Wednesday, February 10, 2016

Making Sense of Colorado's Crazy Trade

Dickerson has far more value to a team than McGee (Fox Sports)
It's been two weeks, and I'm still trying to make sense of the Corey Dickerson for Jake McGee exchange. Given how smart front offices have become, it still blows my mind when they make obviously one-sided trades like this one, or last winter's Doug Fister and Jason Heyward trades.

Only on the most basic level does this trade make any sense for Colorado. The Rockies have an abundance of hitting and need pitching. They had a crowded outfield and a terrible bullpen (terrible doesn't even begin to describe how bad it was). So they traded an outfielder for a pretty good reliever. Okay, makes sense.

Except that it doesn't at all. At least for the Rockies.

For the Rays, a team perpetually short on offense, this trade makes all the sense in the world. Tampa Bay ranked second-to-last in the AL in runs scored last year, largely because its outfielders combined for just 56 home runs, 175 RBI, and a .258/.327/.420 batting line. With a collective OPS+ of 100, Rays outfielders provided league average production at best.

Dickerson, however, has been well above average the last two years, posting a 141 OPS+ in 2014 followed by a 118 OPS+ last year. After leaving Coors Field (the best hitter's park in baseball) for Tropicana Field (one of the worst), he's not going to come close to matching his .309/.354/.556 line from 2014-2015, but he's still a solidly above average corner outfielder who's not even 27 yet. Tampa Bay would have been better off going after someone from a less extreme environment, but Dickerson still represents a clear upgrade in an outfield that saw way too much of David DeJesus and Steven Souza last year.

And it's not like the Rays gave up much to get him, either. Relievers are cheap and plentiful, which makes them expendable. Any failed starter can find second life as a reliever. Hard-hitting, in-their-prime outfielders are a rarity, however, especially these days. McGee is good, but he's going to be 30 in August and was hurt last year. His value may never be higher than it is right now.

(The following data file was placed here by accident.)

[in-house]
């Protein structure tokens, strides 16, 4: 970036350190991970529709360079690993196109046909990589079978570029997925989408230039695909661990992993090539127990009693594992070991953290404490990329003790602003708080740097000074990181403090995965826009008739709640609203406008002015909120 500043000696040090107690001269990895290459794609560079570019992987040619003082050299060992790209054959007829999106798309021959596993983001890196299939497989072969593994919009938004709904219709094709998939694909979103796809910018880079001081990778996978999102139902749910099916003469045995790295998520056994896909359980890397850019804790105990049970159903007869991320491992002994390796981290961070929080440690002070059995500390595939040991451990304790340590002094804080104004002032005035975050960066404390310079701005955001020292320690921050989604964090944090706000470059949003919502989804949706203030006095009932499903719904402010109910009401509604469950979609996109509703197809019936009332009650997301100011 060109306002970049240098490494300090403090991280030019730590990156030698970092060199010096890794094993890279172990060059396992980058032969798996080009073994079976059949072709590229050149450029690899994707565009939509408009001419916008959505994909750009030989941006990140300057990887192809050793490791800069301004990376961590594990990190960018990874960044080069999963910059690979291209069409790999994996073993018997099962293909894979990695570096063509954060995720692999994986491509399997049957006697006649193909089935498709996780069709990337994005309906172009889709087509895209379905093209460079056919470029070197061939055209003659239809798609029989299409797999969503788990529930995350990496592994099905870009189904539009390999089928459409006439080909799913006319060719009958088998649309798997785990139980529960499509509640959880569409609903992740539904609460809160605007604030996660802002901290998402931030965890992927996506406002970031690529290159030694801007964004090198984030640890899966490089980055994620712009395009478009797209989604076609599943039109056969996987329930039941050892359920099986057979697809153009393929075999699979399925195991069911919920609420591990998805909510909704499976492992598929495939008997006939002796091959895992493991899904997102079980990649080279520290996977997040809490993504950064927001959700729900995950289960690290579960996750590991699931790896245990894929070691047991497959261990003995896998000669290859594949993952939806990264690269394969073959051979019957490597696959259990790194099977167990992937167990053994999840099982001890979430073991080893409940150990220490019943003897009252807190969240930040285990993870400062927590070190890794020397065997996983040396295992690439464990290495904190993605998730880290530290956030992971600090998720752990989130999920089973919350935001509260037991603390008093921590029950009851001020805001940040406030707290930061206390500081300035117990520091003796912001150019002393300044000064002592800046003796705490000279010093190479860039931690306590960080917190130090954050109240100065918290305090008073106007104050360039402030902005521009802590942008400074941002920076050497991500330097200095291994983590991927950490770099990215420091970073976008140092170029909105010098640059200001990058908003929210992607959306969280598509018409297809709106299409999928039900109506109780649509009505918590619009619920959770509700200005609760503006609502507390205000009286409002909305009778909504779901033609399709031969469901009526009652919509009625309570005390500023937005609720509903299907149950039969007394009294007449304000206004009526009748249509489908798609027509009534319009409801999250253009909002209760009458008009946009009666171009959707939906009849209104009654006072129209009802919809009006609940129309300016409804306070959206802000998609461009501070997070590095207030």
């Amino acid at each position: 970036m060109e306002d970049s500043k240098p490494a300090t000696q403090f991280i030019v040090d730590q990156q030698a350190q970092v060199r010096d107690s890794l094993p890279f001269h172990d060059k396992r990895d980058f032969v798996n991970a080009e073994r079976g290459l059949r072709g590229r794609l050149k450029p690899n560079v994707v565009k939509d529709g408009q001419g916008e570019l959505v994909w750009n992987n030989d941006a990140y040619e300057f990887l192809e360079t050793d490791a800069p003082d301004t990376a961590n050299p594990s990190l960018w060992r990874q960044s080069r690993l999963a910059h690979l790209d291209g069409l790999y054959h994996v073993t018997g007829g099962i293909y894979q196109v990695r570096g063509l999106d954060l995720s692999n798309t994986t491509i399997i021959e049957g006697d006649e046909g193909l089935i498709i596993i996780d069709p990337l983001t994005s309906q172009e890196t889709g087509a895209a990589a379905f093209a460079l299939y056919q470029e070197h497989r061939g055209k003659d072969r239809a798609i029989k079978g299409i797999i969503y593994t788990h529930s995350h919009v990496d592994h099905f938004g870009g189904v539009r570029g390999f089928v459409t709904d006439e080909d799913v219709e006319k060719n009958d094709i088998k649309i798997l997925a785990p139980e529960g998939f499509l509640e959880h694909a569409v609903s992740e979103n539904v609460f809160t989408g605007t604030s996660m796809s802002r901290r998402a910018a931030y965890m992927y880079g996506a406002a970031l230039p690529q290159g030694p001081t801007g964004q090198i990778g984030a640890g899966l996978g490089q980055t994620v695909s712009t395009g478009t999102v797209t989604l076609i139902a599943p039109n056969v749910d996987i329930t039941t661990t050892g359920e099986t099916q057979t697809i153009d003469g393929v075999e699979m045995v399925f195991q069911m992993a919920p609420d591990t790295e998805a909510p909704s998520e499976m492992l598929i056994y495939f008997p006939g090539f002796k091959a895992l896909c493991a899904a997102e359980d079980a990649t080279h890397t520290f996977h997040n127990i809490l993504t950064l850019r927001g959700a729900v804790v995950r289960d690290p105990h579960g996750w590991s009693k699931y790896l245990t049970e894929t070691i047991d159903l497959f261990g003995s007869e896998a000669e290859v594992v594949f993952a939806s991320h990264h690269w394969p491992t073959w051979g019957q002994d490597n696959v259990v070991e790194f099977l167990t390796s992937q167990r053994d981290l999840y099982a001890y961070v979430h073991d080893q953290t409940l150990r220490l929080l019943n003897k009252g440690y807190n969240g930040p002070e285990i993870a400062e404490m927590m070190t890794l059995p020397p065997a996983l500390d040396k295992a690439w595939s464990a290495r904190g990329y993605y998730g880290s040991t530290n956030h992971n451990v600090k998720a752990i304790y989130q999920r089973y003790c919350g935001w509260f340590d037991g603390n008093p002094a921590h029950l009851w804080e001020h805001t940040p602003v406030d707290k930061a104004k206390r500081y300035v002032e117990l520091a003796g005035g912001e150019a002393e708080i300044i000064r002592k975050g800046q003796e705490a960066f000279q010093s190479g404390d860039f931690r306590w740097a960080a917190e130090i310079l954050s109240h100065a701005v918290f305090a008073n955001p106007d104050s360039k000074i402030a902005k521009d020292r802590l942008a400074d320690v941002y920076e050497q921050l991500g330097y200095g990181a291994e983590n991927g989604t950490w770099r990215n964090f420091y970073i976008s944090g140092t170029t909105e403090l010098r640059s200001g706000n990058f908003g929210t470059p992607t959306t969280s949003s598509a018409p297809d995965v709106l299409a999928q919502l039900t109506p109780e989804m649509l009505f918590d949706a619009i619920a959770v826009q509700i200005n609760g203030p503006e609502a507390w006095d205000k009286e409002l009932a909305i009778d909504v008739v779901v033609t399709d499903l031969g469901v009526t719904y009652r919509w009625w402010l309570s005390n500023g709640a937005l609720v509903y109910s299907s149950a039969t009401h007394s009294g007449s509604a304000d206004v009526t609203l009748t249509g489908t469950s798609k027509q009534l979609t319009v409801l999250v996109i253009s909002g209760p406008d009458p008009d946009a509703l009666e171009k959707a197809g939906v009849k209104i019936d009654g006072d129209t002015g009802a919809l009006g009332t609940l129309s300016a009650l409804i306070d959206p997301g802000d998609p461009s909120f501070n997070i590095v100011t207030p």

Which is why the Rays were smart to move him. The timing made sense. For the Rockies, however, this was probably the worst time for them to trade Dickerson. He's not even arbitration-eligible yet and is still under team control for four more years, plus he's coming off an injury-riddled season in which he missed almost 100 games and was worth only 0.5 bWAR. Had they waited for him to rebuild his value a bit, they could have gotten more for him, like a starting pitcher (Colorado could really use one of those).

While dumb, this trade at least would have been more defensible had the Rockies been good, as sometimes it's necessary to sacrifice something valuable to address one of your weaknesses. But Colorado's entire pitching staff is a weakness, and 60 innings from Mr. McGee won't change that. Bad teams don't need ace relievers, because by the time they get in the game the score's already been decided. They need good, young starting pitchers and position players they can build around. The bullpen is often the last piece of the puzzle, and one that can be cobbled together on the cheap (never pay for saves).

McGee's going to be a free agent in two years, and nobody seriously expects Colorado to contend by then. They've endured five straight losing seasons and there's no light at the end of the tunnel, not until they're able to build what passes for a major league-caliber starting rotation. Dickerson could have helped them do that, but now he's gone.

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